New Sheffield hospital ward is real ‘home from home’

Jaqui Copley, a haematology patient on the new ward
Jaqui Copley, a haematology patient on the new ward
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Sheffield’s newest hospital ward has been hailed as a ‘home from home’, complete with personal fridges and games consoles.

The Hallamshire Hospital has laid on these and other home comforts, like reclining chairs, large windows and artwork, for blood patients in the new rooms in its haematology department.

Sheffield Hospitals Charity, which donated £300,000 to make the work possible, asked patients, families and staff to help design the new rooms.

The charity’s director David Reynolds said creating a ‘home from home’ was particularly important since evidence suggested a more comfortable stay could improve patients’ chances of a successful recovery.

“A recent study concluded that a positive patient environment resulted in patients appearing to make significantly better progress, and rating their care and staff more highly,” he said.

“It also found patients having a view of the outside world was as important to them as being comfortable and having some control over their environment.”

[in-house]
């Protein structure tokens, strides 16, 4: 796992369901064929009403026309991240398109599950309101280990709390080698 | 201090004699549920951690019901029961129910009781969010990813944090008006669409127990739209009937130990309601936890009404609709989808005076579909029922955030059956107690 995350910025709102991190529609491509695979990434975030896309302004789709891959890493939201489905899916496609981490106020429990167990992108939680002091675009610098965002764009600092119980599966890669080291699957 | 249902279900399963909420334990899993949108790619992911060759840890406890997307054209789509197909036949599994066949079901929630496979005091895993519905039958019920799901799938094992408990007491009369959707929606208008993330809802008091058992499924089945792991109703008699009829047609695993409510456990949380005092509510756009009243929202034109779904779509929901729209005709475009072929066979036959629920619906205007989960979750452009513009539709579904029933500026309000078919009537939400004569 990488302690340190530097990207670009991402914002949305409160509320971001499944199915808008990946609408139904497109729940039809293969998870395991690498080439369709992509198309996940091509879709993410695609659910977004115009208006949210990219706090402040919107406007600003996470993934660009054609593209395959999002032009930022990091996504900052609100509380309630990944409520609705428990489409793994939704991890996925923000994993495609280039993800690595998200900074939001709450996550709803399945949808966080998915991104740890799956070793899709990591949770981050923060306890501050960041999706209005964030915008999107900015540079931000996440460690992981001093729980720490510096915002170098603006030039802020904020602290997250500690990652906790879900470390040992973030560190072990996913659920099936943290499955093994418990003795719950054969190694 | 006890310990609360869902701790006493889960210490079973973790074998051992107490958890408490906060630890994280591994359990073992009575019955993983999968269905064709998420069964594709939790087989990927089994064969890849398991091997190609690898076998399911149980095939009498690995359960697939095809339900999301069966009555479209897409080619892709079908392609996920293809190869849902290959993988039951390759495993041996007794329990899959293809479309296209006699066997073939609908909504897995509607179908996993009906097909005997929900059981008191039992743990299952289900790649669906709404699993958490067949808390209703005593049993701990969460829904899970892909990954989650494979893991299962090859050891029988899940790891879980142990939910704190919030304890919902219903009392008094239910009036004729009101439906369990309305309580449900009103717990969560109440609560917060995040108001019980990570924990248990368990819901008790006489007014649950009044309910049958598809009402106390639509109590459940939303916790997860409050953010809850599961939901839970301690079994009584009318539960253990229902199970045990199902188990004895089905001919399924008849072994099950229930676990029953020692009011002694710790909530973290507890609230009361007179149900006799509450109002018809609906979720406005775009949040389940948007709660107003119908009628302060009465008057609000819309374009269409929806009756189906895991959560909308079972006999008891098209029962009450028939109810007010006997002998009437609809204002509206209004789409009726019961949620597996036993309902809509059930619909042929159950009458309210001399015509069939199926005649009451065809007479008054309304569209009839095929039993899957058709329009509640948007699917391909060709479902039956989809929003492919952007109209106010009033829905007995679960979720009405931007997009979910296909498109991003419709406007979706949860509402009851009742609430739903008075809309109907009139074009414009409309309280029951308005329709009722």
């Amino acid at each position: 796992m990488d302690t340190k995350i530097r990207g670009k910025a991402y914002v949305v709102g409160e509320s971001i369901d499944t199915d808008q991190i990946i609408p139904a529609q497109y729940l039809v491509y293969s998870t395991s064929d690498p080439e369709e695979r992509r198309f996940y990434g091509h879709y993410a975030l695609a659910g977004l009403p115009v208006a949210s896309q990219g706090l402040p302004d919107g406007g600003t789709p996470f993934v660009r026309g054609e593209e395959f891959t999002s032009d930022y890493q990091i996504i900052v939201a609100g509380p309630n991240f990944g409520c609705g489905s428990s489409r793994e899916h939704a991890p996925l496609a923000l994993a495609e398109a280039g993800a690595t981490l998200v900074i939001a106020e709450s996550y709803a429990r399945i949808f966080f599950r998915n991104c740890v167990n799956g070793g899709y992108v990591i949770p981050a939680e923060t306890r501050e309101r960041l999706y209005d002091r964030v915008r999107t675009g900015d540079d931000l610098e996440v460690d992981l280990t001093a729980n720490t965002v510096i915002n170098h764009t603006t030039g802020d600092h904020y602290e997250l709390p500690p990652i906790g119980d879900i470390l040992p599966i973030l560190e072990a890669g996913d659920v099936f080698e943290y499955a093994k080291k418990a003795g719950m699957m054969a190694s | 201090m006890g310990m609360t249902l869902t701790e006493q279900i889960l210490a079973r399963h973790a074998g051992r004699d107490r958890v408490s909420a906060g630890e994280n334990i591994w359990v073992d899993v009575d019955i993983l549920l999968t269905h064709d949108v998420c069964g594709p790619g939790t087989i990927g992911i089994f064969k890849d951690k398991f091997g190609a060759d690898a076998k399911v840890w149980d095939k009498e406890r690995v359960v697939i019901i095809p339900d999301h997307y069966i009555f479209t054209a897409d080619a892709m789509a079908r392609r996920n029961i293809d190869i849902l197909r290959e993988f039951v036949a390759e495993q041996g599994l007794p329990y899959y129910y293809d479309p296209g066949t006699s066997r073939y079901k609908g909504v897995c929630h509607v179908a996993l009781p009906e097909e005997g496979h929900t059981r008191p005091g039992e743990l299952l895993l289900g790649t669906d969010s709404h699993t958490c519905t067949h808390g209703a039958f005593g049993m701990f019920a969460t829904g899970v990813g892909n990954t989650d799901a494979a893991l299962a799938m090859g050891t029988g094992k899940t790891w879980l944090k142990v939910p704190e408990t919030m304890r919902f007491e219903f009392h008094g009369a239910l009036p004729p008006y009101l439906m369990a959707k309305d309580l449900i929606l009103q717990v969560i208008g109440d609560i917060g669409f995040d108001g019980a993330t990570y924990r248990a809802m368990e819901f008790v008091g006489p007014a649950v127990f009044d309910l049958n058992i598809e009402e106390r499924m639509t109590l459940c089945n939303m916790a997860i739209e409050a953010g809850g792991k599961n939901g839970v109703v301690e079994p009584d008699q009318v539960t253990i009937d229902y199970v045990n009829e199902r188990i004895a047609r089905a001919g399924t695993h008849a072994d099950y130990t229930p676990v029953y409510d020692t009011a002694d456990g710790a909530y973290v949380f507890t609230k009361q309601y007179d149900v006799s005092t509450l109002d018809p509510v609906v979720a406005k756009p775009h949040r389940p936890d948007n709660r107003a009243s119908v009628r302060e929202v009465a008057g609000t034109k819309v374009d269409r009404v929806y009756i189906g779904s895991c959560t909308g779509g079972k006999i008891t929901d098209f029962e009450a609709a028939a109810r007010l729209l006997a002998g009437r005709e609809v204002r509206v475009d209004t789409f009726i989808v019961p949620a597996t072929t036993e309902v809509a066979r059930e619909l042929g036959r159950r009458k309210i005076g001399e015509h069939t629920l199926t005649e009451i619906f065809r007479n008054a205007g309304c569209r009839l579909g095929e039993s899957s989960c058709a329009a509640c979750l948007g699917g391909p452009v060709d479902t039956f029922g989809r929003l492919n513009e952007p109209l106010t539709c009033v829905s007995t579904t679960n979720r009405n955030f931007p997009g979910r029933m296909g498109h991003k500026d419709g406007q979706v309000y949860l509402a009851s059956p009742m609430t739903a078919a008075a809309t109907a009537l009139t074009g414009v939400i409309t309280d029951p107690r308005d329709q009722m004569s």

The 17 single rooms were built for the growing number of patients needing complex treatments for blood cancers and other disorders.

They provide space for people to receive care in isolation to protect their weakened immune systems and give them more privacy.

Sarah Fulcher spent nearly a month being treated in one of the hospital’s existing haematology isolation rooms after she was diagnosed with acute myeloid leukaemia in September 2013.

The 32-year-old, of Retford, Nottinghamshire, said: “When you feel really ill and anxious about your health you just want your own space, so you can be yourself and you don’t have to share how you feel with anyone, like on a ward.

“At home, we all take access to a television, views out of a window, painted coloured walls and internet access for granted. In hospital, you often can’t see out of a window and you are surrounded by stark white walls, sometimes for several weeks. This can be quite depressing.

“Being able to watch TV when you want, in a nicely decorated room, with access to wi-fi, so you can keep in contact via Skype, would make a huge difference. These kind of distractions would make the experience so much more bearable.”